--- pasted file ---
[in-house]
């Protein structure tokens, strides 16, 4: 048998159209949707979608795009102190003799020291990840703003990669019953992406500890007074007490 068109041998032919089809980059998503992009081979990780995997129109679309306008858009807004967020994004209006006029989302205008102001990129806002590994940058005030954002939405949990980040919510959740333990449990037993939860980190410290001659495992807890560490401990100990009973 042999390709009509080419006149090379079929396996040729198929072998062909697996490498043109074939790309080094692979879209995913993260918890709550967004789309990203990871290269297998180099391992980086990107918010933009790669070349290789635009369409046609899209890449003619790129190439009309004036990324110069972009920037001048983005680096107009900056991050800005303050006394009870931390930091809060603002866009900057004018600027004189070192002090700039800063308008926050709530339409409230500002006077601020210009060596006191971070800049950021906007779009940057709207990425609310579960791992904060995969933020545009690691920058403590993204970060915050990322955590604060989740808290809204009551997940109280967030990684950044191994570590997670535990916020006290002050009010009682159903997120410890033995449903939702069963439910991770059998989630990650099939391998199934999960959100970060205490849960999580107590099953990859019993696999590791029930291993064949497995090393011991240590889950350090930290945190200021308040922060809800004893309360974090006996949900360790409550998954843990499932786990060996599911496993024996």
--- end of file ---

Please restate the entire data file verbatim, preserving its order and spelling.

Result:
[in-house]
């Protein structure tokens, strides 16, 4: 048998159209949707979608795009102190003799020291990840703003990669019953992406500890007074007490 068109041998032919089809980059998503992009081979990780995997129109679309306008858009807004967020994004209006006029989302205008102001990129806002590994940058005030954002939405949990980040919510959740333990449990037993939860980190410290001659495992807890560490401990100990009973 042999390709009509080419006149090379079929396996040729198929072998062909697996490498043109074939790309080094692979879209995913993260918890709550967004789309990203990871290269297998180099391992980086990107918010933009790669070349290789635009369409046609899209890449003619790129190439009309004036990324110069972009920037001048983005680096107009900056991050800005303050006394009870931390930091809060603002866009900057004018600027004189070192002090700039800063308008926050709530339409409230500002006077601020210009060596006191971070800049950021906007779009940057709207990425609310579960791992904060995969933020545009690691920058403590993204970060915050990322955590604060989740808290809204009551997940109280967030990684950044191994570590997670535990916020006290002050009010009682159903997120410890033995449903939702069963439910991770059998989630990650099939391998199934999960959100970060205490849960999580107590099953990859019993696999590791029930291993064949497995090393011991240590889950350090930290945190200021308040922060809800004893309360974090006996949900360790409550998954843990499932786990060996599911496993024996």